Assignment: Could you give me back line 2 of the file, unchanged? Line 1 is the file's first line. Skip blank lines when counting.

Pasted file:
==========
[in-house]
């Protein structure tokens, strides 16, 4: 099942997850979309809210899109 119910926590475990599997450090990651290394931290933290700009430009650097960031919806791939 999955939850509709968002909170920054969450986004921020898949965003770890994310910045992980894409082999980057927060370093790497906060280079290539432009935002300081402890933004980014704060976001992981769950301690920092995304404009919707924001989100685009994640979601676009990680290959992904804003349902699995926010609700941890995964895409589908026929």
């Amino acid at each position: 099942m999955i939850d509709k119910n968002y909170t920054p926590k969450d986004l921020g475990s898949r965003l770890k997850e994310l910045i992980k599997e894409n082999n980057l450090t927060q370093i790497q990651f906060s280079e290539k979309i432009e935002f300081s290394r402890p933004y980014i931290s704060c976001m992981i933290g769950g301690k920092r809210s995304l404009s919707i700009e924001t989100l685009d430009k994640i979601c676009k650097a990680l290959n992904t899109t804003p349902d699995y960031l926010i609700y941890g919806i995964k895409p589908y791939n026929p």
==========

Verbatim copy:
């Protein structure tokens, strides 16, 4: 099942997850979309809210899109 119910926590475990599997450090990651290394931290933290700009430009650097960031919806791939 999955939850509709968002909170920054969450986004921020898949965003770890994310910045992980894409082999980057927060370093790497906060280079290539432009935002300081402890933004980014704060976001992981769950301690920092995304404009919707924001989100685009994640979601676009990680290959992904804003349902699995926010609700941890995964895409589908026929």